Italian language schools in Italy? Here’s what you need to know.

Take a course at an Italian school in ItalyLearning a foreign language like Italian can be a life-transforming experience: your self-confidence will improve, and your view of the world, and your place in it, may change radically.

But there’s also no doubt that getting to the point where you’ll be able to speak and understand Italian can be a slow and frustrating process.

Which is why, sooner or later, you may find yourself considering whether you should take a more intensive course at an Italian language school in Italy.

Perhaps you would learn a lot, quickly.

But maybe you’d be better attending Italian classes in your home town?

Before you make up your mind, here’s what you need to know to decide if studying in Italy is the right option for you.

Why study in Italy?

You’ll be surrounded by Italian all day, you’ll be forced to use the language for every interaction, such as buying a coffee or ordering lunch.



No doubt you already know the obvious reasons, so I won’t dwell on them.

But what about these advantages?

  • Italian schools in Italy teach Italian all day, every day. Their teachers and staff are pros. Helping you learn is their full-time job, and they do it well.
  • You’ll likely be studying in a group with people from many countries: Brazil, Japan, Germany, France, Australia. The ‘lingua franca’ you use to comunicate with your new friends will be Italian. And the people you get to know during your Italian course will become friends with whom you will speak Italian (or exchange Facebook messages), perhaps for many years into the future!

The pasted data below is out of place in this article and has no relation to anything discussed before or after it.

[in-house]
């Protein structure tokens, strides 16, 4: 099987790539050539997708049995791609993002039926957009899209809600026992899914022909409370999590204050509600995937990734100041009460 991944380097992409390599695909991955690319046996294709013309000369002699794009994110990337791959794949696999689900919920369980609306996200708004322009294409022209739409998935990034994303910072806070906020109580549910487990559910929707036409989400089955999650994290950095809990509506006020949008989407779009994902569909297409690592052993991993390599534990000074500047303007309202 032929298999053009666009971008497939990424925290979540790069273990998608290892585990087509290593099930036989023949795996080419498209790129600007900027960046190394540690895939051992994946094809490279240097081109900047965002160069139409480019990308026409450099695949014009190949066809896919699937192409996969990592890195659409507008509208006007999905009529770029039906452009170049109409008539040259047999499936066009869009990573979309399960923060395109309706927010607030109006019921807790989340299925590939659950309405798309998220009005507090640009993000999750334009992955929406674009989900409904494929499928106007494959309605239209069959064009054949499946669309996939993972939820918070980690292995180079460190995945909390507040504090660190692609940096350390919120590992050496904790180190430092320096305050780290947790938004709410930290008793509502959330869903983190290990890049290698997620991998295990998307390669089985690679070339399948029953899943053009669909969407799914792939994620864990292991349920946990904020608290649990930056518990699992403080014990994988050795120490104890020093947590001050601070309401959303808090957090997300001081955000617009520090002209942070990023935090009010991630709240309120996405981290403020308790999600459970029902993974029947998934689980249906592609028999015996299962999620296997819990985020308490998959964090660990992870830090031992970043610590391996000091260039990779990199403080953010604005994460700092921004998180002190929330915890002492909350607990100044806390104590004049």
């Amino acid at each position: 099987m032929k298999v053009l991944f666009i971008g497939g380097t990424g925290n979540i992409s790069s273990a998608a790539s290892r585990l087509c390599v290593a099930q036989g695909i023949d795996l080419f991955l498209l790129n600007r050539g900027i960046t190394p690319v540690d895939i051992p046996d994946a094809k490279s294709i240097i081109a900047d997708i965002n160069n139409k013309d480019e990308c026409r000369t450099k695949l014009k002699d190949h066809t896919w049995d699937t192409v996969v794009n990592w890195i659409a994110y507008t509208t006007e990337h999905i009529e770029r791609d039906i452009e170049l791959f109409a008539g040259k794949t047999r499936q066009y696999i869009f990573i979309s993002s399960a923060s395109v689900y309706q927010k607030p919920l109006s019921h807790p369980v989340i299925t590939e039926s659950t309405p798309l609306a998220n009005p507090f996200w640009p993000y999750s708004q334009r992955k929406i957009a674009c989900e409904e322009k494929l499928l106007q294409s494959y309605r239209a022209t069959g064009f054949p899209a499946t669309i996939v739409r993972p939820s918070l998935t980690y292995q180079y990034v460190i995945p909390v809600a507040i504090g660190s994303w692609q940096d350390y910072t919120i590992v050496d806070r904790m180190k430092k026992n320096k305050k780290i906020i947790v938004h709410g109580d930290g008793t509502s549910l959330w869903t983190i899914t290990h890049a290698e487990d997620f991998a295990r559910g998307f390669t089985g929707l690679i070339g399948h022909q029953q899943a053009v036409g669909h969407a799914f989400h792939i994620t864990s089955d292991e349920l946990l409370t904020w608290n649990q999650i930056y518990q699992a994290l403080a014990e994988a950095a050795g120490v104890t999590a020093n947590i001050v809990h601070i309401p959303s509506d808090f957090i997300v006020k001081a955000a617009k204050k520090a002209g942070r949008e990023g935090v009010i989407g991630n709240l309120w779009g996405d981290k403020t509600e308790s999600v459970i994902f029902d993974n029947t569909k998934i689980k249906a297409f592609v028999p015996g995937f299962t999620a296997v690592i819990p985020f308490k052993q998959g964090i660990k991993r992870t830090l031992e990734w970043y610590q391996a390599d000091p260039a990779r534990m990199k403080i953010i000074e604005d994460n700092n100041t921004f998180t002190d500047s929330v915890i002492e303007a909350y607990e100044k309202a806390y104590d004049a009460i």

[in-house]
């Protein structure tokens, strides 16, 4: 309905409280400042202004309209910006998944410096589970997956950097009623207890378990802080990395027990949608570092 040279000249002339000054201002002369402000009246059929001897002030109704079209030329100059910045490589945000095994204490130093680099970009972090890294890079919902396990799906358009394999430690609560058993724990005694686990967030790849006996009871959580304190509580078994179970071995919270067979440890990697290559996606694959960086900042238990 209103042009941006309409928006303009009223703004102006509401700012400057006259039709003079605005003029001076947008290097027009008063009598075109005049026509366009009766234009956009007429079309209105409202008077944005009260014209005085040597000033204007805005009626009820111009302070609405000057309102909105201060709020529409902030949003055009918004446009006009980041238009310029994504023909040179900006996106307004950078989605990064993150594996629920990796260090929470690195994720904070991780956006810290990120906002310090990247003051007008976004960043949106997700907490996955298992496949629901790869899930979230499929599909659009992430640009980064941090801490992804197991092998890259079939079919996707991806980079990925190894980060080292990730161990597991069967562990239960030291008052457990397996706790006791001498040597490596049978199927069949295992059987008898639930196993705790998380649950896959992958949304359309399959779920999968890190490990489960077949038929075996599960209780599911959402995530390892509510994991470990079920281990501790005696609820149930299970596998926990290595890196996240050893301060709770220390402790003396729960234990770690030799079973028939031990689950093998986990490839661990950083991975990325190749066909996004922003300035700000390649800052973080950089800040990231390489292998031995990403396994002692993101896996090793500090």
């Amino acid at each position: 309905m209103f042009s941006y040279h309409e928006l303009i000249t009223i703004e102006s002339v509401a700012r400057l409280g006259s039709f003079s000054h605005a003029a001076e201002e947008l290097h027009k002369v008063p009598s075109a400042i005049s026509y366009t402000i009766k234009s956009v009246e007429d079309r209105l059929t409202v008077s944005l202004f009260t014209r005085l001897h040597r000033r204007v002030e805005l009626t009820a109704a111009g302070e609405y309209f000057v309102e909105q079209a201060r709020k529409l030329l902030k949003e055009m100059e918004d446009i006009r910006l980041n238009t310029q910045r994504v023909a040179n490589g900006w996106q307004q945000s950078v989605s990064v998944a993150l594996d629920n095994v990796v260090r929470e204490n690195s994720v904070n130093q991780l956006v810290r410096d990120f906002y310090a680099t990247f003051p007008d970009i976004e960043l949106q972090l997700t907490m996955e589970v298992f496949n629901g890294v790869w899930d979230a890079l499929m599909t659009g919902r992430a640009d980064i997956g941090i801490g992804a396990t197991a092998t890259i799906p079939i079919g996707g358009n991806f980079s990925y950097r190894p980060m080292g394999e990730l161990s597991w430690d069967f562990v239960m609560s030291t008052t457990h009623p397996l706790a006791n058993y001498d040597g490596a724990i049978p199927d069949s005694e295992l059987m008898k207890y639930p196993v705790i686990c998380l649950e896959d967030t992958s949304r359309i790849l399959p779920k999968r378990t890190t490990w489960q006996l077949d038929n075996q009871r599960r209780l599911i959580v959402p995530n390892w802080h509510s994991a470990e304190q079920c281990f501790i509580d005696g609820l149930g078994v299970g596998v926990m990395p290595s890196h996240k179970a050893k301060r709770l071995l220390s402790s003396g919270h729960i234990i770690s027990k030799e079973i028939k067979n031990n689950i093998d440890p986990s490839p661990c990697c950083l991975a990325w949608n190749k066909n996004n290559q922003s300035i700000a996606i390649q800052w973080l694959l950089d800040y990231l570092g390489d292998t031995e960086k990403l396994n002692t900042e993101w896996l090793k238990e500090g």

• An Italian course in Italy means getting to know an Italian city and the people who live in it – how they speak, how they think, what they eat, how they dress, their social and cultural activities, and so on. Which, in turn, may support your interest in learning the language and give you new enthusiasm, and motivation. Which is the key to success in learning any language.
  • A couple of weeks, or a couple of months, away from home is quite a challenge for many of us. It can be scary, but the feeling of accomplishment and the personal growth that come from a period studying abroad can really make it worthwhile!

How do Italian language schools work?

It’s not rocket science. Schools employ qualified, trained Italian teachers who take around 4-5 hours of classes a day.

Students are organised by level. Lessons follow a syllabus which covers the grammar and the new words you need, in a logical order, and allows for plenty of time for speaking and listening practice.

In the afternoons, you may choose to do homework and/or to participate in social events with other students. Sometimes teachers also take part in social events. Some schools will provide a tutor to help you with your homework.

But you’ll still have plenty of free time to see the sights, eat out, or just to relax: learning Italian can be exhausting!

Most schools allow you to choose the length of your course, and all of them will arrange accommodation for you.

You could stay with an Italian host (family or individual), or if you prefer you could rent an appartment or stay in a hotel.

It all depends on your budget and preferences.

How long does it take to learn Italian in Italy?

For a detailed answer, see this article. But the quick answer is, around a month per level (there are six levels.)